Kā whakamihi atu Congratulations

From left: Uncle Paul Greer, Jennifer (sister), Aunty Val Henry, Janet (mum), Adrian, Brendon (dad), Gerrard (brother) and Aunty Barbara.

Thomas has been a deer hunter, gold miner, whitebaiter, farmer, bushman and remains one of our classic “West Coast personalities”, who is always the life of the party. His reputation remains intact and this party will go down in whānau folklore for many reasons!

Congratulations to Adrian Wilson who was recently sworn in as a barrister and solicitor in Wellington. Adrian


is pictured here between his proud parents Brendon and Yvonne Wilson and other members of his whānau. Kua eke a Adrian ki te taumata o te pae. Ka mau te wehi!

seconded by registered members of Te Rūnanga o Makaawhio Inc and require the nominee (who must be a registered member) to sign the form agreeing to stand for the nominated position. Additionally, the nominee must attend the rūnanga Hui-ā-Tau (AGM) to be eligible to stand for the position for which they have been nominated.

Hui-ā-Tau Rūnanga AGM Members of Te Rūnanga o Makaawhio Inc are again advised that our Rūnanga Hui-ä-Tau (AGM) is to be held on Saturday, 25 September, commencing at 9.30 am in our Whare Tīpuna, Kaipo, Te Tauraka Waka a Māui marae, Maitahi (Bruce Bay).

Profiles of the candidates will be available on our website on Wednesday 22 September for those able to access the Internet.

Pānui Agenda 1. Mihimihi and Karakia 2. Kai te noho - Members Present 3. Tuku aroha - Apologies 4. Kā mate 5. Mahi ā whare - Housekeeping 6. Mīniti - Minutes of previous Annual General Meeting held 24 September 7. Mea kä puta - Matters arising 8. Pūroko Pūtea - Annual financial accounts 9. Appointment of Auditor 10. Pūroko - Reports 11. Pōtitanga Rūnanganui - Executive Committee Elections 12. Mahi whānui - General business

Voting Process As has been the practice followed since 2003, ballot papers will be printed based on valid nomination forms received within deadline. The ballot papers will be taken to the Hui-ā-Tau (AGM), where they will be distributed to registered members attending the meeting during the “Election of Officers” portion of the Agenda. Scrutineers will be appointed on the day to count ballot paper votes. Constitution Review By now rūnanga members will have received a copy of the re-drafted rūnanga constitution. The re-draft has been completed taking into account feedback received from members over the last four years and through two main consultation phases, both with extended consultation timeframes. There will be a special general hui held to coincide with Hui-ā-Tau weekend to ratify changes being proposed.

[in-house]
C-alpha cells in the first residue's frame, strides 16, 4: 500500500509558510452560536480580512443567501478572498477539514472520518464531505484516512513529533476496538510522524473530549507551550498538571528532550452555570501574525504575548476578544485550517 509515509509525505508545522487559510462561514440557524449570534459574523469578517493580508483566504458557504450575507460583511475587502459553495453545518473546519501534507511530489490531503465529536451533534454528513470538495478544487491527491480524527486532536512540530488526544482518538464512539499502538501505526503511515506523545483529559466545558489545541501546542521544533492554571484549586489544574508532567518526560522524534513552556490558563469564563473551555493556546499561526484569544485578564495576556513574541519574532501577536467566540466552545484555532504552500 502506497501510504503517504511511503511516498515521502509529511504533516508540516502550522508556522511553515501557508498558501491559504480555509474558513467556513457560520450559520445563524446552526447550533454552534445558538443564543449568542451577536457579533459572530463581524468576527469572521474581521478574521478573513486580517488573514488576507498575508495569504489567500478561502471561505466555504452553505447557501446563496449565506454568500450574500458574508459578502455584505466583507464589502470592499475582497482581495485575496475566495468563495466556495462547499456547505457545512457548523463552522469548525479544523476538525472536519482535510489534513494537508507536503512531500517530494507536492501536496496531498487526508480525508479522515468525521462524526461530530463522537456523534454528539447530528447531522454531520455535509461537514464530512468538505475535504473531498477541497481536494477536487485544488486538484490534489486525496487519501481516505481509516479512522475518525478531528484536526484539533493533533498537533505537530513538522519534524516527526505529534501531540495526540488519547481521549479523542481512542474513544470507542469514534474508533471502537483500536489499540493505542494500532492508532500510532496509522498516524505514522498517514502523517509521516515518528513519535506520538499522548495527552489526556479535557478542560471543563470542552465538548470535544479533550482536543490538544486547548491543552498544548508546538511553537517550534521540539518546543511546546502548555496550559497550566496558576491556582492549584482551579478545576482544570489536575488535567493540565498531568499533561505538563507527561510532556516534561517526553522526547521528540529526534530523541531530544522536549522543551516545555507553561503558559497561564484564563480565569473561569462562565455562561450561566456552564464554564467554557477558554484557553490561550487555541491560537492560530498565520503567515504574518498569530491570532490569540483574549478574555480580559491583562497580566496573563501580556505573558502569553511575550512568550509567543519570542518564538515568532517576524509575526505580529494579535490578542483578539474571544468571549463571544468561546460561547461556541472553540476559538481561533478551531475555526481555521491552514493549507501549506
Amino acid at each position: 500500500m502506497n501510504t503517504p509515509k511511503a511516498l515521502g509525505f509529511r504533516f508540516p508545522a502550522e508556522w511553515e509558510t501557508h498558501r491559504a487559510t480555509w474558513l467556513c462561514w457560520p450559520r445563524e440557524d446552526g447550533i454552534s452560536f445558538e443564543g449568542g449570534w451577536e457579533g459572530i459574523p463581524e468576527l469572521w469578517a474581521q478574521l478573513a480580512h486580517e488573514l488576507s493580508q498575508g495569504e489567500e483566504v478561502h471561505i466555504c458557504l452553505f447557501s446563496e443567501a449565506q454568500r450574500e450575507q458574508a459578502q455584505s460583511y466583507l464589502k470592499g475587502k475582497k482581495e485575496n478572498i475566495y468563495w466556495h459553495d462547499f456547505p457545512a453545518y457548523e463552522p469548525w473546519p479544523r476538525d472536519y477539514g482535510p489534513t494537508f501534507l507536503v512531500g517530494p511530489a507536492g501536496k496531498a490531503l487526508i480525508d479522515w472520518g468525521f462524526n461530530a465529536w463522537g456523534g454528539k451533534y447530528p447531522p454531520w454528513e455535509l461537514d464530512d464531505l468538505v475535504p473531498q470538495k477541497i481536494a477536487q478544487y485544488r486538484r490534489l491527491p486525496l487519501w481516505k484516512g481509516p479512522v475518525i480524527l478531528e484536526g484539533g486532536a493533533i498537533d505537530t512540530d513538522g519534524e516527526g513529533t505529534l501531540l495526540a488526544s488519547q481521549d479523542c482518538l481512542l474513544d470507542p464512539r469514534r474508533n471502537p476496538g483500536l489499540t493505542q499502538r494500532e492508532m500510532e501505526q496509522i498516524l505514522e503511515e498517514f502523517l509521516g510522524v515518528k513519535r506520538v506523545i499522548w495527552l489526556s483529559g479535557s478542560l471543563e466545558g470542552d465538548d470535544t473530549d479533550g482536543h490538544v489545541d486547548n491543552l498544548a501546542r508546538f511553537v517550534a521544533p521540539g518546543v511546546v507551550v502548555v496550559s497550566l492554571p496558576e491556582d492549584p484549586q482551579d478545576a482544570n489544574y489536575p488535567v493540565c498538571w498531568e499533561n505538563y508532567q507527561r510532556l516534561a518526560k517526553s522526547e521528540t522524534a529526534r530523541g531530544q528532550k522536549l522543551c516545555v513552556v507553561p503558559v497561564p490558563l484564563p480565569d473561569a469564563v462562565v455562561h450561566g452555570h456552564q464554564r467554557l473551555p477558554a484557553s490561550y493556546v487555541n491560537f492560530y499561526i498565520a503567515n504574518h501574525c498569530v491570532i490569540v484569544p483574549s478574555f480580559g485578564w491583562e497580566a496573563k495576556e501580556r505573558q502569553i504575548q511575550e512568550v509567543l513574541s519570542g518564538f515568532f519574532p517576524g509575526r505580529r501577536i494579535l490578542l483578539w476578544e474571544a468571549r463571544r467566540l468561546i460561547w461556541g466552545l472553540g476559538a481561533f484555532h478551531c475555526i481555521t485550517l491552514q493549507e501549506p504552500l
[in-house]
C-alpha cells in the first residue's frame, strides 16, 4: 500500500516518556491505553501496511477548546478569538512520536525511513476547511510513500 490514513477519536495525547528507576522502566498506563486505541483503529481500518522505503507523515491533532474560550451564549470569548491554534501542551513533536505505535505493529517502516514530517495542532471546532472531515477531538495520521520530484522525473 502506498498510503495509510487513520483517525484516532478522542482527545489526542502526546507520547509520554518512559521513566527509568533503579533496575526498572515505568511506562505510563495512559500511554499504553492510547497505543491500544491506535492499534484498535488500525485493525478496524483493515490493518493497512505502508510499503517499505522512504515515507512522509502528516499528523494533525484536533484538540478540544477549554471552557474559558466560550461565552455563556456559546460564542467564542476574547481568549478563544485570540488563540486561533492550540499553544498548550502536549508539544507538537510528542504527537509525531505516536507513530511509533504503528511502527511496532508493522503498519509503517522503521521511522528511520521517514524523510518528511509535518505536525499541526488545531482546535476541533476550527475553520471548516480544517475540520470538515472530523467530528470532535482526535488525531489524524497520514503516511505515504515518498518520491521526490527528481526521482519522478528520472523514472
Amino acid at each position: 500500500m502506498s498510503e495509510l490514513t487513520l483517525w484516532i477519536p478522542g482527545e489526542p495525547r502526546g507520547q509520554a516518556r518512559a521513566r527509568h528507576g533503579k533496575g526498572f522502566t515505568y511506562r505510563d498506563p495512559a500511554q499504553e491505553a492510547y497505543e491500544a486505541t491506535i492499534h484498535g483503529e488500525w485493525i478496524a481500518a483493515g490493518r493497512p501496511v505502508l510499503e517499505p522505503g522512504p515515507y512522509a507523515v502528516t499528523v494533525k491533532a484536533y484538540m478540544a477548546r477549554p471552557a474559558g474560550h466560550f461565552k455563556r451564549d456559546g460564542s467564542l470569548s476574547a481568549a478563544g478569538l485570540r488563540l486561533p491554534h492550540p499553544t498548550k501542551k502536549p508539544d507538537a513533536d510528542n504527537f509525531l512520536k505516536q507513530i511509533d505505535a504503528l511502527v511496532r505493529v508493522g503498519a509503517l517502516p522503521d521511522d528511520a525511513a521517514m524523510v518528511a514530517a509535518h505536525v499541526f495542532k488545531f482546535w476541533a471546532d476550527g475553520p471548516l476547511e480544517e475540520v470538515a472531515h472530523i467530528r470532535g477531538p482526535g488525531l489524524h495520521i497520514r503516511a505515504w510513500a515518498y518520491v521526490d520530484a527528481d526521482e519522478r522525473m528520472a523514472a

All rūnanganui (executive) positions excluding the two Te Rūnanga o Ngāi Tahu (TRoNT) representative positions are open for election at this year’s Hui-a-Tau.

If you have not received a copy, we may have an incorrect address for you, please contact the office on 0800 955 007 or by e-mail: to access a copy.

Please note: The TRoNT positions have been elected under a separate election process carried out earlier this year through postal ballot Election Process. Nominations are being called for the following positions open for election at this year’s Hui-ā-Tau (AGM): Upokorūnanga Deputy Upoko Kaiwhakahaere Chairperson Kaiwhakahaere tuarua Deputy Chairperson Kaipütea Treasurer Kaituhituhi Secretary Mema Executive ordinary members (4)

West Coast Marine Protection Forum Recently the West Coast Marine Protection Forum met with the Minister of Fisheries Hon Phil Heatley and Conservation Minister Hon Kate Wilkinson to present their report containing recommended options for protected marine areas here on Te Tai o Poutini. Our representative to the West Coast Marine Protection Forum, Richard Wallace, joined a delegation from the Te Tai o Poutini and advised that their presentation was well received. They hope to have a decision soon. Mātātahi Young people Remember to check out matatahi to access our survey. Completion deadline is 31 August.

Nomination Process Nominations must be submitted in writing on the Rūnanganui (Executive) Nomination Form available from the office (phone 0800 955 007) and our website (in pdf form)

Mātauraka Māhaki ki Makaawhio Secondary School Grant Our Secondary School Grants will remain open until 1 September. Please visit our website: www.makaawhio. to download the application form.

Nomination forms must be in the hands of the Tumuaki by 4pm Tuesday 21 September to be eligible. To be deemed valid, nominations can only be made and


Maramataka dates The following rūnanganui (executive) meetings dates set for the rest of the year. Marama (Mth) Rima (Sept) Ono (Oct) Whitu (Nov) Waru (Dec)

Rā (Date) 25/09/10 02/10/10 06/11/10 04/12/10

set, along with further information. If you are interested in attending, please check our website, or contact the office and we will let you know confirmed dates as soon as we know.

Kai whea? (Where) Marae Hui-ā-tau (AGM) Hokitika Hokitika Marae

Hīkoi Whakatipu We are in the planning stages for a trip down to Whakatipu Waitai from 3-7 October. There are limited spaces available but we are calling for “Expressions of interest” (EOI) from Te Rūnanga o Makaawhio members who are 16 years of age or older, of a reasonable fitness level (need to be able to walk for around 8 hours) and available from 3-7 October.

Generally meetings start at 9.30am when held in Hokitika (at the rūnanga office) and 9.00am when held at the marae. Members are welcome to attend any meeting but should check with the office to ensure there have not been any changes to the schedule.